Introduction to the Midland and Broadstone Shed Projects

Midland - Lár Tíre, Cycling the MGWR from Past to Present

A version of this multimedia bilingual installation, which showed in the National Photographic Archive, Temple Bar, Dublin 2  in 2015, is now touring Dublin City Librarie 2016-2017

The Broadstone Project

Photographs from this project are on permanent display in Kildare Town Library.


This is an ongoing art project, initially based in the abandoned and condemned sheds situated beside the Bus Éireann depot in Broadstone, Dublin 2. Consisting of a variety of media the project is developed by exploring the remains of the original railway lines that stretched across the country, some of which are still in use. 

The first project, Broadstone Shed, initially explored the history of the location and of the people who worked in a railway shed in Broadstone.  The work takes a number of forms, which include video, sound, photography, drawings and sculpture models. A number of former employees have been interviewed and their stories recorded. 

This site follows the progress of the project as it has evolved over a number of years.

The second project, Midland - Lár Tíreconsists of travelling the route by bicycle, documenting the experience with photographs, video and audio recordings and notebooks. 

Broadstone Shed

The Broadstone Project is a series of photographs, drawings and videos of the abandoned and condemned sheds, beside the Bus Éireann depot, in Broadstone, Dublin 2. It is located beside the route of the new Luas Cross City line which once ran from Broadstone to Liffey Junction. The work explores the history of the location and of the people who worked there. The poignant, yet vibrant images ultimately seek to express a sense of wonder and admiration for the skills used there.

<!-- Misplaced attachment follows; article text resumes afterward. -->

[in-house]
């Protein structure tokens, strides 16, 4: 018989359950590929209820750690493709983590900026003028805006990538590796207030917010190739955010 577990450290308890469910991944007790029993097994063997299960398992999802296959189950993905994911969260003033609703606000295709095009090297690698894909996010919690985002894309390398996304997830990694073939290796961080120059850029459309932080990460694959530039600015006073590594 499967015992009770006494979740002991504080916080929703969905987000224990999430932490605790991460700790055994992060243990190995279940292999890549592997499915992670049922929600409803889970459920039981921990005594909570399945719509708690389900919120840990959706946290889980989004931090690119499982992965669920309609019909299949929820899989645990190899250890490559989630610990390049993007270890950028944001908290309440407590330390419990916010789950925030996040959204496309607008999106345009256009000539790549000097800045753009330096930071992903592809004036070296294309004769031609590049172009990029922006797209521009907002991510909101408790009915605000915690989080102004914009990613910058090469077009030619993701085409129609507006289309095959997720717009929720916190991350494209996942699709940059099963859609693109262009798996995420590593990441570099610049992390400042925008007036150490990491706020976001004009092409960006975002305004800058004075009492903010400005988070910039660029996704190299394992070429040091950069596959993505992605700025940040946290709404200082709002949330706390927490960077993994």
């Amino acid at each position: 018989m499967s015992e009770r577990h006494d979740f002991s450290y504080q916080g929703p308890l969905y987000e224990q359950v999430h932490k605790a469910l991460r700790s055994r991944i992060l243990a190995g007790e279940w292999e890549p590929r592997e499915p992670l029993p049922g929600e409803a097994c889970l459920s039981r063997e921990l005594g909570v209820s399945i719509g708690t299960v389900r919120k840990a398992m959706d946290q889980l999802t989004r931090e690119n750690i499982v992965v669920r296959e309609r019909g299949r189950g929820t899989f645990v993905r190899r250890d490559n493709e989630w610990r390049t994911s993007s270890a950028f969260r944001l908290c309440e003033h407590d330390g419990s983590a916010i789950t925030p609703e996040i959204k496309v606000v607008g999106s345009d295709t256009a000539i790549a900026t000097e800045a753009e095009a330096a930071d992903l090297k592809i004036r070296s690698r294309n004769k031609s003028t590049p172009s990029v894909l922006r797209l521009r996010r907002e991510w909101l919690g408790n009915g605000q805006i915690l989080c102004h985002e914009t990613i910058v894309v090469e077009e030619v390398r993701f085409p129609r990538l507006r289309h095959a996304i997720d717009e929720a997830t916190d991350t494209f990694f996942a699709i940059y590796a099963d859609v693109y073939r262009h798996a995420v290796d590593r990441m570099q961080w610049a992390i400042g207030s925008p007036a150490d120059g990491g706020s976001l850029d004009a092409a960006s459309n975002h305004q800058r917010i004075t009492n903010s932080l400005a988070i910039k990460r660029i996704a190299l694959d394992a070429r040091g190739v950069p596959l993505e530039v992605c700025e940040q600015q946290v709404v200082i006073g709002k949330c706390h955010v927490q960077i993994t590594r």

This is the first project from which developed the MIDLAND PROJECT

Midland Project

As a follow-on project from Broadstone Shed project I decided to cycle the route of the former Midland and Great Western Railway to see what had happened to the old stations. I initially intended to take photographs in the style of O'Dea who took photos of stations from the 1930s to the 1970s.

The project developed after I began knocking on doors of inhabited stations. This led to me documenting the patterns and rhythms of the route while absorbing the histories, environment and social nuances of the locale.  I met and photographed current and former railway workers, as well current inhabitants of former stations. These are a disparate, yet homogeneous group of people who willingly shared their stories. 

In the end the structure of the railway itself, rather than being the embodiment of the project, positioned itself as the support and the host of this work, which allowed for an exploration from the past to the present.